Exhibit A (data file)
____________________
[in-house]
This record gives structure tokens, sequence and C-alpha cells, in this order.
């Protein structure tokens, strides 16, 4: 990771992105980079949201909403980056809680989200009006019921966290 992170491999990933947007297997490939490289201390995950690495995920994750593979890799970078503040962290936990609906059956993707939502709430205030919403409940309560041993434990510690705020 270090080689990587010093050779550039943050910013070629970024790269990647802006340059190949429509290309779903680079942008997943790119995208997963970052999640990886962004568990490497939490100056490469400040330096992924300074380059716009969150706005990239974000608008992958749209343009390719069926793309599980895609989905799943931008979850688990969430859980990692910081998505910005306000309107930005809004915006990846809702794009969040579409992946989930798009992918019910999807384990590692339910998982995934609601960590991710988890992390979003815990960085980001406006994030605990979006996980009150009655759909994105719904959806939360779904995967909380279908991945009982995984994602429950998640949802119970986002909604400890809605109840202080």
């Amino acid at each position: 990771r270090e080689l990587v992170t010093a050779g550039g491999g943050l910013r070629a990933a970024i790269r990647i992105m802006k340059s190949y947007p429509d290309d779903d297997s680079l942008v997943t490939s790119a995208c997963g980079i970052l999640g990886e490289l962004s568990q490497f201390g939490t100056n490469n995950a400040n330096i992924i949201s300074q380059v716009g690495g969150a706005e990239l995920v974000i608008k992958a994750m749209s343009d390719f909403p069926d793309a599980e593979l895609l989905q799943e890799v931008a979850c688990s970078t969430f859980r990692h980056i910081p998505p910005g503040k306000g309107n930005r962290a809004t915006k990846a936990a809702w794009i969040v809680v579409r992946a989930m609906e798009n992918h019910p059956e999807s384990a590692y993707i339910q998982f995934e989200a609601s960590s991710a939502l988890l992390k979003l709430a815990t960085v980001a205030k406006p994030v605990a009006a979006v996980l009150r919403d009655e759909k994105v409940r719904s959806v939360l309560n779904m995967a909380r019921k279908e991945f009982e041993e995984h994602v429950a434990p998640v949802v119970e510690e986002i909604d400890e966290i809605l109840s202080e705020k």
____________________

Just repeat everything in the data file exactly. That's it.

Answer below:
[in-house]
This record gives structure tokens, sequence and C-alpha cells, in this order.
């Protein structure tokens, strides 16, 4: 990771992105980079949201909403980056809680989200009006019921966290 992170491999990933947007297997490939490289201390995950690495995920994750593979890799970078503040962290936990609906059956993707939502709430205030919403409940309560041993434990510690705020 270090080689990587010093050779550039943050910013070629970024790269990647802006340059190949429509290309779903680079942008997943790119995208997963970052999640990886962004568990490497939490100056490469400040330096992924300074380059716009969150706005990239974000608008992958749209343009390719069926793309599980895609989905799943931008979850688990969430859980990692910081998505910005306000309107930005809004915006990846809702794009969040579409992946989930798009992918019910999807384990590692339910998982995934609601960590991710988890992390979003815990960085980001406006994030605990979006996980009150009655759909994105719904959806939360779904995967909380279908991945009982995984994602429950998640949802119970986002909604400890809605109840202080």
């Amino acid at each position: 990771r270090e080689l990587v992170t010093a050779g550039g491999g943050l910013r070629a990933a970024i790269r990647i992105m802006k340059s190949y947007p429509d290309d779903d297997s680079l942008v997943t490939s790119a995208c997963g980079i970052l999640g990886e490289l962004s568990q490497f201390g939490t100056n490469n995950a400040n330096i992924i949201s300074q380059v716009g690495g969150a706005e990239l995920v974000i608008k992958a994750m749209s343009d390719f909403p069926d793309a599980e593979l895609l989905q799943e890799v931008a979850c688990s970078t969430f859980r990692h980056i910081p998505p910005g503040k306000g309107n930005r962290a809004t915006k990846a936990a809702w794009i969040v809680v579409r992946a989930m609906e798009n992918h019910p059956e999807s384990a590692y993707i339910q998982f995934e989200a609601s960590s991710a939502l988890l992390k979003l709430a815990t960085v980001a205030k406006p994030v605990a009006a979006v996980l009150r919403d009655e759909k994105v409940r719904s959806v939360l309560n779904m995967a909380r019921k279908e991945f009982e041993e995984h994602v429950a434990p998640v949802v119970e510690e986002i909604d400890e966290i809605l109840s202080e705020k």